The tourist information in Bozen is on Piazza Walther right next to the Cathedral. They give you a free map, answer all your questions and you can book tours there or obtain tickets for cultural events.
Azienda di Soggiorno e Turismo
39100 Bolzano, Piazza Walther, 8
Tel. 0471 307000
Fax 0471 980128
If you are interested in getting a map beforehand, you can download it here
Favorite thing: Take the cable tram up to the Gruppo di Sella near the mountain, Marmolada. If you have time and are fit, you can also hike up! The Gruppo di Sella is encircled by mountain roads. So, if you're looking at a road atlas to find this place, look for a road that is a circle. That dot of a person in the pic is my brother standing on a ledge with some steep drop-offs on both sides... This is only a few minutes walk from the tram station.
When preparing a trip to Bolzano it might be quite useful to have a look at some websites before going there. Here is a list of useful links:
- VT Bolzano/Bozen pages
- wikitravel Bolzano/Bozen guide
- http://www.comune.bolzano.it (Italian and German)
we went here by bus from Bolzano, awesome lake, the biggest lake of Italy.
i remember beautifull houses/hotels when walking
very pittoresque! more info
again no pictures at my home:-)
Favorite thing: See the very impressive and attractive bell-tower disagned in a pure Gothic style. I would like to see the very same scene under the bright sunny day. Hope to have sunny day next time I'll visit Bolzano.
Il Municipio (the Town Hall), situated at beautiful Piazza Municipio, was designed in neo-Baroque style and erected in 1907.
The front facade of the building, and the one that is situated next to it, is nicely coloured with the ornaments. Too bad I didn't take the picture of it under the day light.
The Main Square of Bolzano nowadays is called Piazza Walther (von der Vogelweide), after German troubadour, however untill 1814 it was called Johannsplatz. The monument of Walther stands right in the middle of the square.
Fondest memory: The busy and very spacious Piazza Walther is the centre of the city.
The Cathedral of Bolzano was dedicated to Santa Maria Assunta and it is the most significant Gothic stayled cathedral in the area between Milan and Ulm.
It was built in the 14th and 15th centuries with an elegant apse, a steep tile roof. Fine doorways and reliefs adorn the exterior, and three aisled interior has frescoes of the 14th to the 16th centuries.
Fondest memory: The buildings and houses in Bolzano look very unique in that they don't really look Italian. They look more like Austrian or German style buildings. The colors, the windows, balconies make these buildings in Bolzano very unique. And therefore, it makes the city of Bolzano a unique Italian city also.
Fondest memory: The things for sale in the shops in Bolzano aren't cheap but some of the kitchen equipment is of an extremely high standard. There seem to be lots of craftsman made knives. I bought a parmesan cheese grater - the grater bit sits on a wooden box, so after grating you can shake the cheese out. I use it several times a week and it still looks good. Cost about 30 Euro but worth every penny. Ours was from Schoenhuber Franchi.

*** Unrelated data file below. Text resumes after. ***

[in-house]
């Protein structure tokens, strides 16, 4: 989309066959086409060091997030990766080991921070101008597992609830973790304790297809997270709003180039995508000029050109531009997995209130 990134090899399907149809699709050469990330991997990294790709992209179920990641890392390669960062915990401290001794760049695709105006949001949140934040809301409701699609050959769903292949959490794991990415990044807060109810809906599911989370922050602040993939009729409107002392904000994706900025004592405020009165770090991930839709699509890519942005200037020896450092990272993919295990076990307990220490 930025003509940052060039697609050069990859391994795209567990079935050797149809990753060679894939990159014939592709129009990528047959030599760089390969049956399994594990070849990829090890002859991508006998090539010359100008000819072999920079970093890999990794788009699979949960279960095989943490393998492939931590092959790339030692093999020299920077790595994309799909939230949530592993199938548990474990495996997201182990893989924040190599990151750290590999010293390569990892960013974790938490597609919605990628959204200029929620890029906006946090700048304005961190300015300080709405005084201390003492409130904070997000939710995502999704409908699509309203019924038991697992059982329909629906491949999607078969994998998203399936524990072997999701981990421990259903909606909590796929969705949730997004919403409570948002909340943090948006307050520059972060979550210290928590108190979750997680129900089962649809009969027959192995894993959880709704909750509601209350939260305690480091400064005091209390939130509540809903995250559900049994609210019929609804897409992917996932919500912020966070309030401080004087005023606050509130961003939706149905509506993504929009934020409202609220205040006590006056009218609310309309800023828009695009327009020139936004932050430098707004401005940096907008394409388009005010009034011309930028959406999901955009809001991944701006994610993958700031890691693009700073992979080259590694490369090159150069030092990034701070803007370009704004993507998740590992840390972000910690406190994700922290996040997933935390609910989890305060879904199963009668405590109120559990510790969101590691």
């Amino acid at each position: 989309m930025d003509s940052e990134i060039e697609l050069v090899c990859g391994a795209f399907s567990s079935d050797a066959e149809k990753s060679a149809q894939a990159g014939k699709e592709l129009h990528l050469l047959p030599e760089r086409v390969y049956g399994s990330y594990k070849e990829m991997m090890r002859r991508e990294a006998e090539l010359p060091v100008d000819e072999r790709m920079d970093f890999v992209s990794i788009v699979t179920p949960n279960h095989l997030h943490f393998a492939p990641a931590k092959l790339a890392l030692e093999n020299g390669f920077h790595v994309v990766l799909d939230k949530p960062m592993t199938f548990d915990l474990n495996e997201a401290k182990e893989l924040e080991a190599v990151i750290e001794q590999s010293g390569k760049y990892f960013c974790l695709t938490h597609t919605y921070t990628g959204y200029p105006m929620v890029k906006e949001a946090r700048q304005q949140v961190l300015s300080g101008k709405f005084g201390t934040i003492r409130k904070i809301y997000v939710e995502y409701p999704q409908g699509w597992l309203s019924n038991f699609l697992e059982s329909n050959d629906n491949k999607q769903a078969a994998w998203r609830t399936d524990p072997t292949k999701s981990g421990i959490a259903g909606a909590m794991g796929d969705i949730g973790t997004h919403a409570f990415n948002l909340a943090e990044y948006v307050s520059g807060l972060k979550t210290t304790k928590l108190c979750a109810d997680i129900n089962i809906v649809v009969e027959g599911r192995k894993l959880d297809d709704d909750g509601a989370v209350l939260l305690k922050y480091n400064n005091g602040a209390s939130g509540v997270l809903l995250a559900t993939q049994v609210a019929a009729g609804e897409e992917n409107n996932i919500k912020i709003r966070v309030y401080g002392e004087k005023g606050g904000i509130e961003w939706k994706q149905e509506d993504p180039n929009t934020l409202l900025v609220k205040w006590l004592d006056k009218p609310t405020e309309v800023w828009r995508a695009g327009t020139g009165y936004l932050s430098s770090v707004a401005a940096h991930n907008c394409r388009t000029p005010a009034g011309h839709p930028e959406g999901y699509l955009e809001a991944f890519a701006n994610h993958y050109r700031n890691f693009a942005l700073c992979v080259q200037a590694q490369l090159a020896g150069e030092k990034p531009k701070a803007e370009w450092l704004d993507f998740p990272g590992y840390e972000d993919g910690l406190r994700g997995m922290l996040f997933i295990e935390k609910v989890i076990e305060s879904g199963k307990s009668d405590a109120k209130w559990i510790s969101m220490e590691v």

Fondest memory: On Saturday mornings I love my cup of coffee at the City Cafe (see picture) at Walther Square in Bolzano and enjoy reading my German and Italian newspapers (in northern Italy, quite a few newspapers are in German).
Fondest memory: If there's an Alpine culture, well, I think Bolzano might be a good representative. The city has little to share with the average impression you may have from any Italian city: of course, Italy is made by several different aspects which may be quite far away one from the other, but Bolzano has something more. It is not just the fact of being a 'different' Italian city, but it seems it belongs to another universe, something partially suspended in the fading lights of the former Aubsburg Empire and something very well based on a reality of an autonomous mountain economy which exists and may be recognized.
The Queen of the Dolomites is a massif that reaches 3342 m of altitude with the Punta Penta. This peak, together with Punta Rocca, forms the main range, which is east-west oriented. The Punta Ombretta and Sasso Vernale are not so well known but are still part of the Marmolada.
Words cannot describe the stateliness of the Marmolada: only when you are face to face, you can feel the fascination of the highest mountain in the Dolomites, a massif that towers over Rocca Pietore and Agordino.
Summer and winter are almost the same here: skiing lovers can practise their favourite sport practically all year long on the big glacier of Punta Rocca and there is also a Summer Skiing School.
Favorite thing: Take care on the hike back down from Piz Boe. There are some steep sections when you are coming down in what appears to be a rock slide. The rocks can slide out from under you as you go. At the top of Piz Boe is a little cafe where you can get something to drink and eat. The pic was taken of my brother on the descent from the summit. There's a sailplane gliding overhead.
TRENTO: Piazza Duomo, view of the statue of Tridentum after which the town takes its name, the Duomo, and some real estate
For more on Trento see the travellogue